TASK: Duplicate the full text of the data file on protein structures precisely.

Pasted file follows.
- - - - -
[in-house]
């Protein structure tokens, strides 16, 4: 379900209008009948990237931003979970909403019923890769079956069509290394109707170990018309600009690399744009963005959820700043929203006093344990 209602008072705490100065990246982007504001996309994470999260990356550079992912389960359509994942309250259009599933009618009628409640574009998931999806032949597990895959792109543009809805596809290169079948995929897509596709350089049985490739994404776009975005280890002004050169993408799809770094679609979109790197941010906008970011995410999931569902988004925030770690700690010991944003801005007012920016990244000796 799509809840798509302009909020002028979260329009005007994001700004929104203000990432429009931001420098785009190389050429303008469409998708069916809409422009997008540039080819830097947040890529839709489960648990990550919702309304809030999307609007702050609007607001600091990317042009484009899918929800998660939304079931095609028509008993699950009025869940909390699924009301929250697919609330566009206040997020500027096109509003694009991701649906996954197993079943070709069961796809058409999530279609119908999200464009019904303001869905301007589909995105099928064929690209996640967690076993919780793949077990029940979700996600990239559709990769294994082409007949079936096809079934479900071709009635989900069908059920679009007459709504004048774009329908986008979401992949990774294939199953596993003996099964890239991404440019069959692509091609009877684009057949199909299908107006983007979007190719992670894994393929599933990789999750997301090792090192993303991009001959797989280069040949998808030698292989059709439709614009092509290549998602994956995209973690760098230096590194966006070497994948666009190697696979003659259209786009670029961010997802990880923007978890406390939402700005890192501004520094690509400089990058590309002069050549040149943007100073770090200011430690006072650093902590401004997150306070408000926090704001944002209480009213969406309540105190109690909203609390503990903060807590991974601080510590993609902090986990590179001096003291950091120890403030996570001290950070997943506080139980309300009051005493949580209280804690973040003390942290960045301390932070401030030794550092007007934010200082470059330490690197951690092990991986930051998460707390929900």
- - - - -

[in-house]
């Protein structure tokens, strides 16, 4: 379900209008009948990237931003979970909403019923890769079956069509290394109707170990018309600009690399744009963005959820700043929203006093344990 209602008072705490100065990246982007504001996309994470999260990356550079992912389960359509994942309250259009599933009618009628409640574009998931999806032949597990895959792109543009809805596809290169079948995929897509596709350089049985490739994404776009975005280890002004050169993408799809770094679609979109790197941010906008970011995410999931569902988004925030770690700690010991944003801005007012920016990244000796 799509809840798509302009909020002028979260329009005007994001700004929104203000990432429009931001420098785009190389050429303008469409998708069916809409422009997008540039080819830097947040890529839709489960648990990550919702309304809030999307609007702050609007607001600091990317042009484009899918929800998660939304079931095609028509008993699950009025869940909390699924009301929250697919609330566009206040997020500027096109509003694009991701649906996954197993079943070709069961796809058409999530279609119908999200464009019904303001869905301007589909995105099928064929690209996640967690076993919780793949077990029940979700996600990239559709990769294994082409007949079936096809079934479900071709009635989900069908059920679009007459709504004048774009329908986008979401992949990774294939199953596993003996099964890239991404440019069959692509091609009877684009057949199909299908107006983007979007190719992670894994393929599933990789999750997301090792090192993303991009001959797989280069040949998808030698292989059709439709614009092509290549998602994956995209973690760098230096590194966006070497994948666009190697696979003659259209786009670029961010997802990880923007978890406390939402700005890192501004520094690509400089990058590309002069050549040149943007100073770090200011430690006072650093902590401004997150306070408000926090704001944002209480009213969406309540105190109690909203609390503990903060807590991974601080510590993609902090986990590179001096003291950091120890403030996570001290950070997943506080139980309300009051005493949580209280804690973040003390942290960045301390932070401030030794550092007007934010200082470059330490690197951690092990991986930051998460707390929900």